# Finding a plane based off 2 points and the z axis

1. Jul 13, 2014

### hagobarcos

1. The problem statement, all variables and given/known data

Find an equation of the plane that passes through the points (4,2,1) and (-2, 9, 6), and is parallel to the z axis.

2. Relevant equations

a(X-Xo) + b(Y-Yo) + c(Z-Zo) = 0

3. The attempt at a solution

Okay so for this one, I first tried to make a vector out of the two given points.
If P(4,2,1) and Q(-2,9,6),

then PQ = <-6,7,5>.

Next I fumbled around a bit trying to figure out how to either a) find another vector to form a cross product with, or b) somehow figure out what the <a,b,c> numbers should look like in order to be parallel to z axis.

When I tried approach a) I came up with another point on the z axis, (0,0,1), used it as a vector of its own, crossed it with PQ, picked up the resultant, and plugged in the direction numbers to the plane equation.

For part b) I tried making a vector out of (0,0,1) and P, crossing it with PQ and using the resultant direction numbers.

However, both approaches seem to be rather wrong.

#### Attached Files:

• ###### Cal Hw 11.5.jpg
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2. Jul 13, 2014

### SammyS

Staff Emeritus
Why pick a point on the z-axis?

Instead, use a vector which is parallel to the z-axis .

3. Jul 14, 2014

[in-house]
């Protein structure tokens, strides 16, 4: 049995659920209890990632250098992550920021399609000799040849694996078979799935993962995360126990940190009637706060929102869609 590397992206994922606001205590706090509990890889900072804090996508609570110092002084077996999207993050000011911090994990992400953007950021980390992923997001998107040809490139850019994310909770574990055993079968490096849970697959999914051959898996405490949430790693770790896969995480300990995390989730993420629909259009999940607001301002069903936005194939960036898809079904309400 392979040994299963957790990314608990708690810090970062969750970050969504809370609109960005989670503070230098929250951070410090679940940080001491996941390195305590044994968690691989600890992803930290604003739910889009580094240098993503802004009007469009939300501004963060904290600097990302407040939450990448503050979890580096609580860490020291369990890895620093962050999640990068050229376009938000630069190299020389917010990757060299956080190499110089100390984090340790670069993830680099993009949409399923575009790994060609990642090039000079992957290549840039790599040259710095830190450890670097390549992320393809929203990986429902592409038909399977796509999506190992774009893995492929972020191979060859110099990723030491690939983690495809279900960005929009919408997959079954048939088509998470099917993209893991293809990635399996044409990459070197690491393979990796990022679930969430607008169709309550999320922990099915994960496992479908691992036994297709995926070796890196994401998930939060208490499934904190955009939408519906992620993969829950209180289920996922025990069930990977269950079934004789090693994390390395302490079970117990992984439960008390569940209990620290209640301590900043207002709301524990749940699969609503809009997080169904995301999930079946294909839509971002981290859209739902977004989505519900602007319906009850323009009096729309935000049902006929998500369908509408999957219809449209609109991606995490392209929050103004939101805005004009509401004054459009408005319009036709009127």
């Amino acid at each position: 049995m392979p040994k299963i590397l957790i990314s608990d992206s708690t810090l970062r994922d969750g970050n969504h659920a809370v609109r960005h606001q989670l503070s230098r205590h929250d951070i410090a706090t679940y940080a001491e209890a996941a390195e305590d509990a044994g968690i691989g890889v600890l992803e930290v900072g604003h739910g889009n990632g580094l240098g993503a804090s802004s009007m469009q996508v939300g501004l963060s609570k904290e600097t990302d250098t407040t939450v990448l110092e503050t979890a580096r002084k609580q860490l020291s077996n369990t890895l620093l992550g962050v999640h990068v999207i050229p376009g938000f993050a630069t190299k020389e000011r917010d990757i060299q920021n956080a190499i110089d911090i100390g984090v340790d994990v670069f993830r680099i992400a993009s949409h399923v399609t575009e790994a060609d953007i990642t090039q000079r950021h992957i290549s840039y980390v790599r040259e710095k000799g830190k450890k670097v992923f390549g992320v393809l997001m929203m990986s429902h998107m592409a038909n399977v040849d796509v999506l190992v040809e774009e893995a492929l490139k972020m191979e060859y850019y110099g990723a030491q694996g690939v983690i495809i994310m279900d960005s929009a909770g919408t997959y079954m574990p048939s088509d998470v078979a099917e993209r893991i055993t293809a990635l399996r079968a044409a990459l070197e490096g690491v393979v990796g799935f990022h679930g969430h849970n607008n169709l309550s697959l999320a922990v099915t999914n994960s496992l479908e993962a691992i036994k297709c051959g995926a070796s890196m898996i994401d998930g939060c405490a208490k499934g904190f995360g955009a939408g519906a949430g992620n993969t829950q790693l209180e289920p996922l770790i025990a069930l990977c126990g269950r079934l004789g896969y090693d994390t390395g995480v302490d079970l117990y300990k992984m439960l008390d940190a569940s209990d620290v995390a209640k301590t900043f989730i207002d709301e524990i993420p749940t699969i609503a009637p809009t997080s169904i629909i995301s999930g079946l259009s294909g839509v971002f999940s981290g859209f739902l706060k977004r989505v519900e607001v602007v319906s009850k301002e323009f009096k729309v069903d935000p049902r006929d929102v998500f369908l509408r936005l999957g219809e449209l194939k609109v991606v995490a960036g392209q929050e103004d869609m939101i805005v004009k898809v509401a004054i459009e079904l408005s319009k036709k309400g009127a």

### hagobarcos

Does the unit vector z count? <0,0,1>

4. Jul 14, 2014

### SammyS

Staff Emeritus
Why not?

Beginning or ending at either of the given points, where does this vector take you ?

5. Jul 14, 2014

### hagobarcos

Well, since the unit vector always points up by 1 unit, for point P(4,2,1), the vector says to go up one to (4, 2, 2).

For point Q(-2,9,6), it says go up one unit in the z axis, to (-2,9,8).

With these new points, the cross product of the resulting vectors should yield the direction numbers <a,b,c> of the normal vector to the plane that I am trying to describe, no?

6. Jul 14, 2014

### hagobarcos

Maybe this is still wrong, but I have a resultant of 7i + 6j + 0k from crossing <0,0,1> with <-6,7,5>, which I then used to produce 7(x-4) + 6(y-2) = 0, which turns out to

7x + 6y - 40 = 0.

However, upon asking Wolfram Alpha to plot it, I got a line!

7. Jul 14, 2014

### hagobarcos

Well actually, after some meddling, got this:

#### Attached Files:

• ###### 11.5 plane.jpg
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8. Jul 14, 2014

### SammyS

Staff Emeritus
That plane does contain the two points, and is parallel to (or contains) <0, 0, 1>, right? Since the plane doesn't pass through the origin, it's parallel to the z-axis.

9. Jul 15, 2014

### hagobarcos

Excellent. Thank you for the assistance :D